Environmental and public interest groups in the USA have long campaigned for the TSCA to be replaced with new regulations along the lines of REACH. Note 38. Business lobby groups, on the other hand, have vigorously opposed the EU’s safety requirements and are seeking to use the deregulatory framework of TTIP to ‘harmonise’ REACH with the weaker US regulations. The European Commission recognises the fundamental incompatibility between the EU and US approaches, but is still seeking possible “regulatory convergence and recognition in the chemicals sector” on behalf of its industry partners. Note 39. European companies are happy to join forces in using TTIP to remove environmental regulations that they claim put them at an unfair disadvantage in relation to their global competitors.
A number of other important environmental regulations are under threat from TTIP’s deregulation programme. Sustainability requirements under the EU’s Renewable Energy Directive have been targeted by US agrofuel producers keen to ‘harmonise’ the EU regulations with the lower standards of the USA. The US government is also using TTIP to undermine the EU’s Fuel Quality Directive so as to make it easier for US refineries to export oil to Europe that has been extracted from the Canadian tar sands, with devastating environmental consequences. Note 40. In addition, TTIP would open the door to the mass export of US shale gas to Europe, leading to an expansion of hydraulic fracturing (fracking) in the USA as well as allowing US companies to challenge bans on fracking in Europe – just as the US energy company Lone Pine Resources is now using NAFTA rules to sue the government of Canada over the moratorium on fracking in Québec. Note 41.
Section 1. What Is TTIP?
1. Mark A. Pollack, The Political Economy of the Transatlantic Partnership, Fiesole: European University Institute, June 2003
2. ‘European Commission preparing for EU-US trade talks: 119 meetings with industry lobbyists’, Brussels: Corporate Europe Observatory, 4 September 2013
3. ‘Forging a Transatlantic Partnership for the 21st Century’, Joint Statement by US Business Roundtable, the TransAtlantic Business Dialogue and the European Round Table of Industrialists, 18 April 2012
4. ‘Directives for the negotiation on the Transatlantic Trade and Investment Partnership between the European Union and the United States of America’, Brussels: Council of the European Union, 17 June 2013; a call to make the mandate a public document was rejected by the European Council of Ministers at its 18 October 2013 meeting in Luxembourg.
5. For more detail of the UK government’s goal to ‘complete’ the single market within the EU, see ‘The economic consequences for the UK and the EU of completing the Single Market’, London: Department for Business, Innovation and Skills, February 2011
6. ‘TTIP: Cross-cutting disciplines and Institutional provisions; Position paper – Chapter on Regulatory Coherence’, Brussels: European Commission, 2 December 2013
7. ‘Transatlantic Trade and Investment Partnership (TTIP) – Solving the Regulatory Puzzle’, speech by former European Trade Commissioner Karel de Gucht at the Aspen Institute, Prague, 10 October 2013
Section 5. Environmental deregulation
33. ‘Impact Assessment Report on the future of EU-US trade relations’, Strasbourg: European Commission, 12 March 2013, section 5.8.2
34. ibid, section 5.8.1
35. EU Regulation No 1907/2006 concerning the Registration, Evaluation, Authorisation and Restriction of Chemicals (REACH), 18 December 2006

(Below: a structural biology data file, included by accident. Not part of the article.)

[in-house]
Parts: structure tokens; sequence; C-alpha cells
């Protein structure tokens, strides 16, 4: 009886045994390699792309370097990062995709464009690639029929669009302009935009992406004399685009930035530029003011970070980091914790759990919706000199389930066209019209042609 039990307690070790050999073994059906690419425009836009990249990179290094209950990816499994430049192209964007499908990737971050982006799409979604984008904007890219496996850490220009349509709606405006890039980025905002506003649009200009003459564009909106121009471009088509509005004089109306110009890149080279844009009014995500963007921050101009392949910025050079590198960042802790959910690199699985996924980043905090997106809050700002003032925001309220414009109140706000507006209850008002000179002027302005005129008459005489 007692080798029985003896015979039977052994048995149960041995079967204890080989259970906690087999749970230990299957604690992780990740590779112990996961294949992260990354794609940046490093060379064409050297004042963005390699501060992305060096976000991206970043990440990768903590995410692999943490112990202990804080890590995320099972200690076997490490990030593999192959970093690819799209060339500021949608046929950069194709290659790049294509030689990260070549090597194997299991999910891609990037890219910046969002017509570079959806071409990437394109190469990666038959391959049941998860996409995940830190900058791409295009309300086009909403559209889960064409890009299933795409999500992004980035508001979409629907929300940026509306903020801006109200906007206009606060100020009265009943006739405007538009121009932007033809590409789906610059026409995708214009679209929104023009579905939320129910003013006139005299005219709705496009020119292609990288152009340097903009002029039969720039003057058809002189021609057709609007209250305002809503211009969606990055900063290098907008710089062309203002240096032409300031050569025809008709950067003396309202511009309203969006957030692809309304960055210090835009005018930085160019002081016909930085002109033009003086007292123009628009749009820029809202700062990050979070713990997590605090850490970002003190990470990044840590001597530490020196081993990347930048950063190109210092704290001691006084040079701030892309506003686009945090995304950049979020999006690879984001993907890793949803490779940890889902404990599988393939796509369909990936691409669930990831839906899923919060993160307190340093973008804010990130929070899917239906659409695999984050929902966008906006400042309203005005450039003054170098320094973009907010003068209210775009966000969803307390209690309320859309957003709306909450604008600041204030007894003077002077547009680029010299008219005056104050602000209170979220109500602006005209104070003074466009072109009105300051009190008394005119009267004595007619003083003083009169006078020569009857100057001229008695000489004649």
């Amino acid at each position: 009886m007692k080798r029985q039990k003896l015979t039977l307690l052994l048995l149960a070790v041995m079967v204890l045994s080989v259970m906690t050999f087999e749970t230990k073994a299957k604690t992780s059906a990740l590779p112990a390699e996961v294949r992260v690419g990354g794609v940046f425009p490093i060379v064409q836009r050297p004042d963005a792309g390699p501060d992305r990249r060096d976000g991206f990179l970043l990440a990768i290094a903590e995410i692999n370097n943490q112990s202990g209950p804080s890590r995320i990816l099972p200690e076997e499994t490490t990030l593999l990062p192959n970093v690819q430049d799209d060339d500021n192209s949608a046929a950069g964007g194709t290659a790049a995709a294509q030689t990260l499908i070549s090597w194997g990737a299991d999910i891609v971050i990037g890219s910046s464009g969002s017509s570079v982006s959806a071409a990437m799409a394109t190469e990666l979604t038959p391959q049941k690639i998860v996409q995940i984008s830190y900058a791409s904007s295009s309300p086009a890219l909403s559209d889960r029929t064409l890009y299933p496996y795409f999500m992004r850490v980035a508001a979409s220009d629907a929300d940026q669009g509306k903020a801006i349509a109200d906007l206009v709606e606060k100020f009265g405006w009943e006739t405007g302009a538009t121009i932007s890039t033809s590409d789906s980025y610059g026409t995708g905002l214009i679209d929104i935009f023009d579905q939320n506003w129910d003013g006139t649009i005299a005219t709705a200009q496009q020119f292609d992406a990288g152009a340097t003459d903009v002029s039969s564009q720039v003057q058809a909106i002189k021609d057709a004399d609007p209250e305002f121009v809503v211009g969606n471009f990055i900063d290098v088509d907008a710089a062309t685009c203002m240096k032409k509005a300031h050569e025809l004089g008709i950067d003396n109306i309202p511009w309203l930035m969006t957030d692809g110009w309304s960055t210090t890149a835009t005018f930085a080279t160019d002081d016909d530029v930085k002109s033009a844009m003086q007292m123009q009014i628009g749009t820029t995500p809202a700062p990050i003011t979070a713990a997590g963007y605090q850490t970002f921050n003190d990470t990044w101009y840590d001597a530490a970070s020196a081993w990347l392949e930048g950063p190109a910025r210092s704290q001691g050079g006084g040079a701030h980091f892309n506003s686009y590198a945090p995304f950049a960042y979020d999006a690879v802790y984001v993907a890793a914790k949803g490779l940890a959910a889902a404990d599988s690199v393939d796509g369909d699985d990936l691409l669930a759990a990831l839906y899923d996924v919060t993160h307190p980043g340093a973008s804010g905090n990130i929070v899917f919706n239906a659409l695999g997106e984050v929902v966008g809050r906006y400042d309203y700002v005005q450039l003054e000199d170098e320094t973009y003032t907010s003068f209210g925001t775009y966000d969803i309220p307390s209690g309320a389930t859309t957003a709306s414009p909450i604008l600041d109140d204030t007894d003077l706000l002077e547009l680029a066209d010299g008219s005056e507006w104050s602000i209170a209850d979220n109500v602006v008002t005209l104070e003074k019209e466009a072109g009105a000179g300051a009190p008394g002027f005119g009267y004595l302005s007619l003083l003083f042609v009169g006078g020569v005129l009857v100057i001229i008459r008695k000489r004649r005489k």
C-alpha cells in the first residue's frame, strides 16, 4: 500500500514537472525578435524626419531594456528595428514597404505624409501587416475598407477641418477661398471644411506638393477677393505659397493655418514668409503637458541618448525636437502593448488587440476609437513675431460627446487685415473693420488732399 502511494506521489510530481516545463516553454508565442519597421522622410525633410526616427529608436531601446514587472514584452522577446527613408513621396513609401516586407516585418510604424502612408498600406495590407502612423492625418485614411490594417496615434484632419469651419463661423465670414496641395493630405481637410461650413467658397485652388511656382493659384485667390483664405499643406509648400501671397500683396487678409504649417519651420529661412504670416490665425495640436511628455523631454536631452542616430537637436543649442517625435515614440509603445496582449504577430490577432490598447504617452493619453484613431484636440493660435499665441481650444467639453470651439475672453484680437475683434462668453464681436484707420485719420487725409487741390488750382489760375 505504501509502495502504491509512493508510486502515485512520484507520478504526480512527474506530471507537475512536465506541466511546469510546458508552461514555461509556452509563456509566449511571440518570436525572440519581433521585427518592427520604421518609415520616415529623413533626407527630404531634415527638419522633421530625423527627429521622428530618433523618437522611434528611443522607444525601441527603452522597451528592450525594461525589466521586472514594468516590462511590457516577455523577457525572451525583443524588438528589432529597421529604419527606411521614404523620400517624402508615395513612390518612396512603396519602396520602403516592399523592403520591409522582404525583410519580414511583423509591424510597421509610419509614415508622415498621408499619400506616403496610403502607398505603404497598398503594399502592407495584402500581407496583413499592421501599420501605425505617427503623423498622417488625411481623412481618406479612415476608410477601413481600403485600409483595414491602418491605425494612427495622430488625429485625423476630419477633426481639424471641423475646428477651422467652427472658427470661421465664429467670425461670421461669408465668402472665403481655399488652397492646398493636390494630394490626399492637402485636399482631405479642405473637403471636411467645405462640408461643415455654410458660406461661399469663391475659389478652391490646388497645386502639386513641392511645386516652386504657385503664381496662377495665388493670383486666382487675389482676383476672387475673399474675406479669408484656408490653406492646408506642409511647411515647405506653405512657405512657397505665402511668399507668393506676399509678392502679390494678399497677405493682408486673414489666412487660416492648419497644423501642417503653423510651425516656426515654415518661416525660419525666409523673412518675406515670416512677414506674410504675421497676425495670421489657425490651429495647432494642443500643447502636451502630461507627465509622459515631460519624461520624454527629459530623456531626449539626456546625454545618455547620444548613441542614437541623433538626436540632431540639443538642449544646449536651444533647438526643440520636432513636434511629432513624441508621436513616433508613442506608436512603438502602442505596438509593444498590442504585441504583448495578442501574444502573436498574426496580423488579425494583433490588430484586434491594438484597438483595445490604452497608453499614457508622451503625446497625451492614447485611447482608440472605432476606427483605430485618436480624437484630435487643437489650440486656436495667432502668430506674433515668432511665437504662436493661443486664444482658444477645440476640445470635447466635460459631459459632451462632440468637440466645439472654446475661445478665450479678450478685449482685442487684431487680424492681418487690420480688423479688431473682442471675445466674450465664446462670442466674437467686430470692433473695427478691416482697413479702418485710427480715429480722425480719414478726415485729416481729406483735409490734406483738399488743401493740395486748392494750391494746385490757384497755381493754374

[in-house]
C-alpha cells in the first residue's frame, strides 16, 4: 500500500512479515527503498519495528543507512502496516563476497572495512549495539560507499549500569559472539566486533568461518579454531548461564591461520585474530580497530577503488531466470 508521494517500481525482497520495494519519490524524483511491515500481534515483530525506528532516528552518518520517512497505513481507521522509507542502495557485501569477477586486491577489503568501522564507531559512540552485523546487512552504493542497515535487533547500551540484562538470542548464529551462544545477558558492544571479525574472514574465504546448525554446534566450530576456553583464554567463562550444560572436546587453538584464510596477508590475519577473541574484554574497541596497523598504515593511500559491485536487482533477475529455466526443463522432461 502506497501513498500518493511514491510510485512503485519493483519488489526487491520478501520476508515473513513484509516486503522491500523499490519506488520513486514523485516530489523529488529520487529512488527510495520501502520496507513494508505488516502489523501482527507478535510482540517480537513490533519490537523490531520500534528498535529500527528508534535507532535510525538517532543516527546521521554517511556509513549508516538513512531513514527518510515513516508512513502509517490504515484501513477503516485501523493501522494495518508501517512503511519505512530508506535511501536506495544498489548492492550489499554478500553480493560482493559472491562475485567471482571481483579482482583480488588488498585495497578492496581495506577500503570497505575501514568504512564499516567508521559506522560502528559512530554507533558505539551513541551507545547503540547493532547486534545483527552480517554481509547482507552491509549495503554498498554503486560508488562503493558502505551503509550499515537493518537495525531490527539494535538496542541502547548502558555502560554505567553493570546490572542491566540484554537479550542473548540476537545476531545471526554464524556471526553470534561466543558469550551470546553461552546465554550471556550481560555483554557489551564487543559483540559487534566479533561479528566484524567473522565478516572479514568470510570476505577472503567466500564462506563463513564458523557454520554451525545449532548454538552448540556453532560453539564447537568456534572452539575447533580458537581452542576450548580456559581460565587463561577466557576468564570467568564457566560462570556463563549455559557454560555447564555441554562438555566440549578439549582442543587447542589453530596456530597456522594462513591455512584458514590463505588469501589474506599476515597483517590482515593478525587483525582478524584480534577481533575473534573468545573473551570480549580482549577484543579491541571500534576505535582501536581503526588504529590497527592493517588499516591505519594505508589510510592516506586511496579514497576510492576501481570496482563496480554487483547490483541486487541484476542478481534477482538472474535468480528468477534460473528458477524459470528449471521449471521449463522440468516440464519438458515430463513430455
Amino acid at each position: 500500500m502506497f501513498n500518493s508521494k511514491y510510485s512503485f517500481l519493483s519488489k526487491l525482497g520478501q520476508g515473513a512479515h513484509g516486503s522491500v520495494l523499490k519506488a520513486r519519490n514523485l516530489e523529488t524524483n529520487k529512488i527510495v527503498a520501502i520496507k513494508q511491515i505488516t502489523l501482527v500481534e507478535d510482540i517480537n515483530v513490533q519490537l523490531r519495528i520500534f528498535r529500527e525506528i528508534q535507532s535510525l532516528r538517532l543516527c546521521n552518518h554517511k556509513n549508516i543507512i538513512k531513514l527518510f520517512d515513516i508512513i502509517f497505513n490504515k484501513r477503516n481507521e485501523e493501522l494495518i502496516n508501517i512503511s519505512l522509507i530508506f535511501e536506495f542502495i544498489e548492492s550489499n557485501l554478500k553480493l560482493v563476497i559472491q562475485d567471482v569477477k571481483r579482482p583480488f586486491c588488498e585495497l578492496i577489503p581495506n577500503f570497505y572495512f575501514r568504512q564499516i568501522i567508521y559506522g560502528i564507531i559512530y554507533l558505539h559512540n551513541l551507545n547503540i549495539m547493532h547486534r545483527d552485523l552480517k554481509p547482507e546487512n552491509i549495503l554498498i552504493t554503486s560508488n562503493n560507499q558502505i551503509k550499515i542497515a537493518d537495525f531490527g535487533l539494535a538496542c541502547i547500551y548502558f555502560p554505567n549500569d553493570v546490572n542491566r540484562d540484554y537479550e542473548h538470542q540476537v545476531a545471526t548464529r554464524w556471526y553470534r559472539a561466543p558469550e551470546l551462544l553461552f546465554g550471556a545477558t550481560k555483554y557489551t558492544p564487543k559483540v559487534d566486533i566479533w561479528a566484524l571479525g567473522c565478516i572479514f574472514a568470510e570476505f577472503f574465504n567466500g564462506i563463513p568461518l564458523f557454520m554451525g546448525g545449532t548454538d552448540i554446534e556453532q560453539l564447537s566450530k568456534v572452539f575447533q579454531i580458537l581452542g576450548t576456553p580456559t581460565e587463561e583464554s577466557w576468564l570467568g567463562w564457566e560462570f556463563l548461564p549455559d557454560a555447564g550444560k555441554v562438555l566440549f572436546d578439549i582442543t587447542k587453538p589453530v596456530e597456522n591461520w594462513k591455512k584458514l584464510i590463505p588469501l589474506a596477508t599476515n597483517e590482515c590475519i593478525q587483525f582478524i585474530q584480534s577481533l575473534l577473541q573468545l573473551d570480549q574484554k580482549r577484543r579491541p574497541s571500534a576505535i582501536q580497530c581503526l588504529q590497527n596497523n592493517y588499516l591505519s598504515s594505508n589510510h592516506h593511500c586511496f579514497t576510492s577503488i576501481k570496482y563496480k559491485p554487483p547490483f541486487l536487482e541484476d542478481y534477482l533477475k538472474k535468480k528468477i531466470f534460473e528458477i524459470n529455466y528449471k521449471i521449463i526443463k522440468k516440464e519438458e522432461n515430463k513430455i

36. ‘Submission of Centre for International Environmental Law (CIEL) before US Senate Committee on Finance hearing on the Transatlantic Trade and Investment Partnership’, Washington DC: CIEL, 30 October 2013; see also ‘Chemical Regulation: Comparison of US and Recently Enacted European Union Approaches to Protect against the Risks of Toxic Chemicals’, Washington DC: Government Accountability Office, August 2007.
37. Kim Egan, ‘Is Europe the New America?’, Saltbox Consulting, 24 September 2013
38. The new Chemical Safety Improvement Act currently under debate in Congress fails to challenge the TSCA’s ‘risk-based’ approach; see, for example, Karuna Jaggar, ‘The Chemical Safety Improvement Act Falls Short: Open Letter to Congress’, Huffington Post, 12 November 2013
39. ‘Transatlantic Trade and Investment Partnership (TTIP): Note for the attention of the Trade Policy Committee’, Brussels: European Commission, 20 June 2013; Annex II: ‘Chemicals in TTIP’
40. Kate Sheppard, ‘Michael Froman, Top US Trade Official, Sides With Tar Sands Advocates In EU Negotiations’, Huffington Post, 24 September 2013
41. ‘Lone Pine Resources files outrageous NAFTA lawsuit against fracking ban’, joint press release of Sierra Club and Council of Canadians, 2 October 2013
This Commentary is a re-publication of a portion of a booklet: John Hilary, The Transatlantic Trade and Investment Partnership: A Charter for Deregulation, An Attack on Jobs, An End to Democracy (Rosa Luxemburg Stiftung, February 2014). rosalux.gr/sites/default/files/publications/ttip_web.pdf
The Table of Contents for the entire booklet is:
1. What is TTIP?
2. Untransparent, anti-democratic
3. ‘Prolonged and substantial’ threat to jobs
4. Food safety deregulation
5. Environmental deregulation
6. Public services under attack
7. Personal privacy at risk
8. ISDS: a threat to democracy
9. Growing resistance
10. Further Information
You can also see John Hilary in a video discussing the TTIP: “Seminarium om TTIP med John Hilary” (28 Nov 2014) at www.youtube.com/watch?v=ykSvJpyxHDI
John Hilary is Executive Director of War on Want. He has published on a wide range of trade and investment issues over the past 20 years, and in 2013 was appointed Honorary Professor in the School of Politics and International Relations at the University of Nottingham. His new book, The Poverty of Capitalism: Economic Meltdown and the Struggle for What Comes Next, was published by Pluto Press in October 2013.
Rosa Luxemburg Stiftung (Foundation) is one of the largest political education institutions in Germany today and sees itself as part of the intellectual current of democratic socialism. The foundation evolved from a small political group, “Social Analysis and Political Education Association“, founded in 1990 in Berlin into a nationwide political education organisation, a discussion forum for critical thought and political alternatives as well a research facility for progressive social analysis. In 1996 the Rosa Luxemburg Foundation was officially recognised as a nationwide affiliated trust of the Party of Democratic Socialism (PDS), presently known as “DIE LINKE “ (The Left). As such it works closely with DIE LINKE affiliated state foundations and associations nationwide. www.rosalux.de/english/foundation.html